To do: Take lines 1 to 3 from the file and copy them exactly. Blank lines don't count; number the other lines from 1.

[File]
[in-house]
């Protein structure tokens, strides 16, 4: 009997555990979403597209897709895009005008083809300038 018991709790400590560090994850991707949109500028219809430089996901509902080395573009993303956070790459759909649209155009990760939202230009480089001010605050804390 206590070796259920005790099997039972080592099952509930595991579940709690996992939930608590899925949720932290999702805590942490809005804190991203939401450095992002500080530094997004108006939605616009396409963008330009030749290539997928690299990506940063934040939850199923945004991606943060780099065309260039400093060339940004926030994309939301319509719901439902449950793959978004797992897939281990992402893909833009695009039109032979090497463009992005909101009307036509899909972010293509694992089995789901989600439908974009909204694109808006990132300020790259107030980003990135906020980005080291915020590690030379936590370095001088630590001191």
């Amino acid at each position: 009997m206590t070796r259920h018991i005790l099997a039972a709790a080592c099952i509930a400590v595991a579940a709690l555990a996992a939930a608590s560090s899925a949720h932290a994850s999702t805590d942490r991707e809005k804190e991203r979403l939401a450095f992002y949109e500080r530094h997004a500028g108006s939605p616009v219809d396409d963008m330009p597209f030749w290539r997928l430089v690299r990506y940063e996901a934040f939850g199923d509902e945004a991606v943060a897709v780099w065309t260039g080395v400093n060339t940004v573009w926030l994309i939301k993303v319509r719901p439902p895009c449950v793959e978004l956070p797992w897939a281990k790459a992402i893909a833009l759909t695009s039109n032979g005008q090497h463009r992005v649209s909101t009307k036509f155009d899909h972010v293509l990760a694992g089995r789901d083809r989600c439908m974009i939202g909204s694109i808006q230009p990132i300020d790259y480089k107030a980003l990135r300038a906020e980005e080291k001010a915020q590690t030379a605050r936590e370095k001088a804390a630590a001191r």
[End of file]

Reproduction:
[in-house]
């Protein structure tokens, strides 16, 4: 009997555990979403597209897709895009005008083809300038 018991709790400590560090994850991707949109500028219809430089996901509902080395573009993303956070790459759909649209155009990760939202230009480089001010605050804390 206590070796259920005790099997039972080592099952509930595991579940709690996992939930608590899925949720932290999702805590942490809005804190991203939401450095992002500080530094997004108006939605616009396409963008330009030749290539997928690299990506940063934040939850199923945004991606943060780099065309260039400093060339940004926030994309939301319509719901439902449950793959978004797992897939281990992402893909833009695009039109032979090497463009992005909101009307036509899909972010293509694992089995789901989600439908974009909204694109808006990132300020790259107030980003990135906020980005080291915020590690030379936590370095001088630590001191």
């Amino acid at each position: 009997m206590t070796r259920h018991i005790l099997a039972a709790a080592c099952i509930a400590v595991a579940a709690l555990a996992a939930a608590s560090s899925a949720h932290a994850s999702t805590d942490r991707e809005k804190e991203r979403l939401a450095f992002y949109e500080r530094h997004a500028g108006s939605p616009v219809d396409d963008m330009p597209f030749w290539r997928l430089v690299r990506y940063e996901a934040f939850g199923d509902e945004a991606v943060a897709v780099w065309t260039g080395v400093n060339t940004v573009w926030l994309i939301k993303v319509r719901p439902p895009c449950v793959e978004l956070p797992w897939a281990k790459a992402i893909a833009l759909t695009s039109n032979g005008q090497h463009r992005v649209s909101t009307k036509f155009d899909h972010v293509l990760a694992g089995r789901d083809r989600c439908m974009i939202g909204s694109i808006q230009p990132i300020d790259y480089k107030a980003l990135r300038a906020e980005e080291k001010a915020q590690t030379a605050r936590e370095k001088a804390a630590a001191r």